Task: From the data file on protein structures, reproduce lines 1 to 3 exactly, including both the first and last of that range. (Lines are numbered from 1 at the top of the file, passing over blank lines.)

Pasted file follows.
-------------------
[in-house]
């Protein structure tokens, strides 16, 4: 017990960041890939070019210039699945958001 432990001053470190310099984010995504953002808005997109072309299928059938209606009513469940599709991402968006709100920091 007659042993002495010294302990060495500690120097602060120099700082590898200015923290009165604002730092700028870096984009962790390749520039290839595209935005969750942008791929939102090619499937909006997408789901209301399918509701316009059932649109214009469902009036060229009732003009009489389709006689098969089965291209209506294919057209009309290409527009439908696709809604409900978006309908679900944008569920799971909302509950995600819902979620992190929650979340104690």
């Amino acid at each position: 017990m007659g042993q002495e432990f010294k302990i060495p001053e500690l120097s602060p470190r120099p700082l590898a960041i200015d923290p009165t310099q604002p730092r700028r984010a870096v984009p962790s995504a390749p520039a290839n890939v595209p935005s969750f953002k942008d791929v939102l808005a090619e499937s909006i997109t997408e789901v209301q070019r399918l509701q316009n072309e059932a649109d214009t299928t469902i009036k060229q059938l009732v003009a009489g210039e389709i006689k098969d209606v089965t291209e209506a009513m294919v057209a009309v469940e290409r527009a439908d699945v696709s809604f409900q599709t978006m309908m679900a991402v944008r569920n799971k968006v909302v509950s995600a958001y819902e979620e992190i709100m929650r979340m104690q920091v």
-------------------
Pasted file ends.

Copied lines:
[in-house]
């Protein structure tokens, strides 16, 4: 017990960041890939070019210039699945958001 432990001053470190310099984010995504953002808005997109072309299928059938209606009513469940599709991402968006709100920091 007659042993002495010294302990060495500690120097602060120099700082590898200015923290009165604002730092700028870096984009962790390749520039290839595209935005969750942008791929939102090619499937909006997408789901209301399918509701316009059932649109214009469902009036060229009732003009009489389709006689098969089965291209209506294919057209009309290409527009439908696709809604409900978006309908679900944008569920799971909302509950995600819902979620992190929650979340104690």
């Amino acid at each position: 017990m007659g042993q002495e432990f010294k302990i060495p001053e500690l120097s602060p470190r120099p700082l590898a960041i200015d923290p009165t310099q604002p730092r700028r984010a870096v984009p962790s995504a390749p520039a290839n890939v595209p935005s969750f953002k942008d791929v939102l808005a090619e499937s909006i997109t997408e789901v209301q070019r399918l509701q316009n072309e059932a649109d214009t299928t469902i009036k060229q059938l009732v003009a009489g210039e389709i006689k098969d209606v089965t291209e209506a009513m294919v057209a009309v469940e290409r527009a439908d699945v696709s809604f409900q599709t978006m309908m679900a991402v944008r569920n799971k968006v909302v509950s995600a958001y819902e979620e992190i709100m929650r979340m104690q920091v």